The collector

Nis Kildegaard’s staplers and typewriters.


I lived in Edgartown for six years beginning in 2006, and met Nis (yes Nis, not Nils) Kildegaard at our library. Since 2012 I have lived in Chilmark, and I don’t get down to the new Edgartown library very often. On a visit some months back while hunting for a new audiobook, I headed upstairs and perused the offerings, but instead became fascinated by and fixated on the collection of staplers surrounding Nis Kildegaard’s desk. I was not ready to do an interview at that moment, but Kildegaard agreed to share his collections, which not only included the staplers but also a few scattered antique typewriters. The bulk of Kildegaard’s typewriter collection remains boxed and stored at his home, because, he said, “they take up too much space.”

Kildegaard began his collection tour with a 1908-ish typewriter he bought at a yard sale in 1981, and learned from the sellers that it had once belonged to the Edgartown Post Office. When you look at the keys, you can see Street Address, County, and special tabulators.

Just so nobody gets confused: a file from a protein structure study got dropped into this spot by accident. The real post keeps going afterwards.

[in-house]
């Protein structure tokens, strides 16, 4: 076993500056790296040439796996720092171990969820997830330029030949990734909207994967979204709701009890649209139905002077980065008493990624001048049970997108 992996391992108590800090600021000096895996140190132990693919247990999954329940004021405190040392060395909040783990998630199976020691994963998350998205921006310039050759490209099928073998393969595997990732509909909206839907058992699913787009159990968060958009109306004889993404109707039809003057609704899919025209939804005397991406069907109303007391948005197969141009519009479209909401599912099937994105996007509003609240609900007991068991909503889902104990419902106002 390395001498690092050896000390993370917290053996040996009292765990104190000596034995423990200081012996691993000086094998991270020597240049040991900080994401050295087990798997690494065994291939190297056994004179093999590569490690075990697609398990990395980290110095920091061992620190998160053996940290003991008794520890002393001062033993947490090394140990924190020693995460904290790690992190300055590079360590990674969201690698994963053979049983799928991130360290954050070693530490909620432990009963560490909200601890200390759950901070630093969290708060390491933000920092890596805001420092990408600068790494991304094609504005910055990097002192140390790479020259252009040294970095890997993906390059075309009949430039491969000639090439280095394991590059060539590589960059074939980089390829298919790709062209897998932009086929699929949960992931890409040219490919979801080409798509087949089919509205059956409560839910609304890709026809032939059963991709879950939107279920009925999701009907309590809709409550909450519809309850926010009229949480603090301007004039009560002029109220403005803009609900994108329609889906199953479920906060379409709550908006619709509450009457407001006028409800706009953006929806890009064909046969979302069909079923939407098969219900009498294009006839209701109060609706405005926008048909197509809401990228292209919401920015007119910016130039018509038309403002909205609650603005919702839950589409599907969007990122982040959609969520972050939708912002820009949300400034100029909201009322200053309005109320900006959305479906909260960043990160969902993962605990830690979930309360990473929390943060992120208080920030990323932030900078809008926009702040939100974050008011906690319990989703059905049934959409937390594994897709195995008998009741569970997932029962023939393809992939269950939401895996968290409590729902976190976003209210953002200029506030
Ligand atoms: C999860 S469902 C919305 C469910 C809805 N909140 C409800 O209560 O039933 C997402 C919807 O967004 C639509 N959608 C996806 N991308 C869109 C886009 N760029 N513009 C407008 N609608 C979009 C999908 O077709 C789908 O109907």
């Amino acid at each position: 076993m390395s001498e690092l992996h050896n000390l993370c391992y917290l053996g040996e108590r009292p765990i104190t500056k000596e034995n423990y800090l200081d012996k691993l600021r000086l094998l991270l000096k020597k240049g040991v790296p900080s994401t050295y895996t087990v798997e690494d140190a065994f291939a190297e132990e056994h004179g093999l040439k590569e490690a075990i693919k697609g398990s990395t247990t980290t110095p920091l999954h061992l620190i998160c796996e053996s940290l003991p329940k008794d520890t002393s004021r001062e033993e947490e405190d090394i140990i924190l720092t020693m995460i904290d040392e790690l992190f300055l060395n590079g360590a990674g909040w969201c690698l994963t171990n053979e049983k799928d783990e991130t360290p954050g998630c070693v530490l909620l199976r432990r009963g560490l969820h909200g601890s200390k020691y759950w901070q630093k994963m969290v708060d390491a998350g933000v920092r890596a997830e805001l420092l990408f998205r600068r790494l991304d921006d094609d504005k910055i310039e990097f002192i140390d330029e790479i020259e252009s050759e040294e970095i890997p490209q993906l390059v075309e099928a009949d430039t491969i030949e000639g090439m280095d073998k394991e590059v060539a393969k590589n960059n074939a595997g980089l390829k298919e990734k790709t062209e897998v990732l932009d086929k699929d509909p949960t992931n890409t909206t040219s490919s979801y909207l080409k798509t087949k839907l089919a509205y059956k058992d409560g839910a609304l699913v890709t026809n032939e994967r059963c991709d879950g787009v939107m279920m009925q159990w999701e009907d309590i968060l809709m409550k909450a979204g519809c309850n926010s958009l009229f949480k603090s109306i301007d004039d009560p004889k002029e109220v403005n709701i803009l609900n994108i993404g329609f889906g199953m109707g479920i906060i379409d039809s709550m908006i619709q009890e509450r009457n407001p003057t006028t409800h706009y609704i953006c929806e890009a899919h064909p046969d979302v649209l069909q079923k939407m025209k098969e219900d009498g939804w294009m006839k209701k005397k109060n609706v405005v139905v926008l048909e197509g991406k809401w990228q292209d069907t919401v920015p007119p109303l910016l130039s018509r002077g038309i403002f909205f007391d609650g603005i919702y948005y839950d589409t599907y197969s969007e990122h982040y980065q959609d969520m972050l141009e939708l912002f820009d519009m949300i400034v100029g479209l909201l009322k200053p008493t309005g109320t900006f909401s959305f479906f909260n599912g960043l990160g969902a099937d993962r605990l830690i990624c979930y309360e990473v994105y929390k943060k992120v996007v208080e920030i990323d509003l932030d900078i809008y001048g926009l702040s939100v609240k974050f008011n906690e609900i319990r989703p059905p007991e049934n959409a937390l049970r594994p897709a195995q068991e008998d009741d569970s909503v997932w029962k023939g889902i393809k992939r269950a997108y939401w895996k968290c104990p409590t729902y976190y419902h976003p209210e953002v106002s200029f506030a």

Kildegaard said he’s originally from Iowa, and grew up on the South Side of Chicago. He was living in Indiana when the ownership of a tiny newspaper changed hands. He interviewed, and got the job as editor. “It was a three- or four-person operation where we basically did everything, and I learned a lot,” he told me. “I was able to get a little taste of the old linotype letterpress printing before they went to offset lithography.”